Congress is about to debate whether John Bolton, who the Emperor's administration describes as a "tough-minded diplomat", should become the U.S. ambassador to the U.N. The following is an excerpt from one of Mr. Bolton's speeches describing the United Nations:
The point that I want to leave with you in this very brief presentation is where I started, is that there is no United Nations. There is an international community that occasionally can be led by the only real power left in the world, and that's the United States, when it suits our interest, and when we can get others to go along. And I think it would be a real mistake to count on the United Nations as if it is some disembodied entity out there that can function on its own.
Aside from the puzzling quandry as to how Mr. Bolton can work at a place that he insists does not exist, I hate to admit that he has a point. When the U.S. invaded Iraq in 1990, it used the U.N. as a front to make it appear as if Iraq's legitimate right to protect itself from Kuwait's slant drilling of its oil was a world problem. Notwithstanding Saddam's persistent efforts to diplomatically resolve the slant-drilling problem with Kuwait (including an appeal to the U.S. to act as a mediator), the U.S. wanted to attack the oil-rich country and made the U.N. tow the line. In line with the so-called concern for democracy, the U.S. bullied the world "to go along" with starving Iraq's population for 10 years (which killed over 500,000 Iraqis).
When the U.S. invaded Iraq in 2003, it again used a U.N. resolution as the justification to attack and colonize an otherwise sovereign nation. Saddam's refusal to let in weapons inspectors in the face of U.N. resolutions requiring transparency in the Iraqi weapons program, was one of the myriad justifications offered for this multi-billion dollar never-ending morass. The U.S. wanted to attack Iraq, and did so without the support of the world community and, indeed, against the opinions of other members of the U.N. Security Council.
Compare the U.S. militant intransigence regarding Iraq's violations of U.N. resolutions to resolutions that the U.S. finds of no concern. For example, U.N. Resolution 242 requires the "withdrawal of Israel armed forces from territories occupied in the recent conflict [West Bank, Gaza and Golan Heights]". Notwithstanding this unambiguous directive, Israel has not only remained in those territories, but has built countless settlements that it will never dismantle. The punishment from the U.S.? Ten billion dollars of aid each year.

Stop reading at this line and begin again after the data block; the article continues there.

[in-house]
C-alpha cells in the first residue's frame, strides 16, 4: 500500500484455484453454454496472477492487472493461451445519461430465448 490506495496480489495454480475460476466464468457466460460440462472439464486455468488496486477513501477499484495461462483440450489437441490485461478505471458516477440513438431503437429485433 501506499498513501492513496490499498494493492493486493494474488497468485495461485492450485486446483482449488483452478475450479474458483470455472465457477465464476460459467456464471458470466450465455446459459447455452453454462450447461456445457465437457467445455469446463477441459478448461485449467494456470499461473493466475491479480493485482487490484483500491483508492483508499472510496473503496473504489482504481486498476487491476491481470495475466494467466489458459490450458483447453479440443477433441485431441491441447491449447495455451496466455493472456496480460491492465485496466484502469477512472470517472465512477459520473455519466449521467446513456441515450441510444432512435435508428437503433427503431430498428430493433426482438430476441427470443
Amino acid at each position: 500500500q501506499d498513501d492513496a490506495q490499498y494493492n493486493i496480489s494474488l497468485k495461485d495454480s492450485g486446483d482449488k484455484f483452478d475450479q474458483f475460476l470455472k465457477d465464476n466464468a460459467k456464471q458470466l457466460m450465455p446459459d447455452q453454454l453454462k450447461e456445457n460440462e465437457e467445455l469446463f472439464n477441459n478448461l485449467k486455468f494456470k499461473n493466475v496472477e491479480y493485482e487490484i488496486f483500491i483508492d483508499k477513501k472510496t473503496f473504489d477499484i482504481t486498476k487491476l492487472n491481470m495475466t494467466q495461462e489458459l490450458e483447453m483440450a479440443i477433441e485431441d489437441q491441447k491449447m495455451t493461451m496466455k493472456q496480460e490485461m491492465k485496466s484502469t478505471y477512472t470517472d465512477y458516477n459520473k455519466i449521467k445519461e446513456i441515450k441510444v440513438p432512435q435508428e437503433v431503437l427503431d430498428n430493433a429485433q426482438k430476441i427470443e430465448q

The U.N.'s humanitarian work suffers from the same shortcomings. It is apparent from its own statistics that AIDS continues to spread at alarming rates through Africa, the gap between rich and poor in the world continues to widen, women continue to struggle for rights in much of the world and war is endemic. If it was in America's interests to solve these problems, they would be resolved (stop arming murderous regimes). As it is, however, Corporate America's insatiable appetite for ever-expanding profits conflicts with the U.N.'s humanitarian aims. Nike can't make a profit on tennis shoes if the Chinese factory worker who makes the shoes is paid a living wage and defense contractors rely upon oppressive dictators to provide a market for their wares. The World Bank system of so-called "aid" ensnares poor countries into a never-ending spiral of debt, forcing them to finance debt rather than education and healthcare for their people. (Check out Confessions Of An Economic Hit Man, by John Perkins).
The only difference between Mr. Bolton and the rest of the administration is that he is honest about U.S. dominance of the rest of the world. The United Nations cannot "function on its own" and it never has. Everyone else in the world understands this except the dim-whitted Americans who cry that the U.S. should get out of the U.N.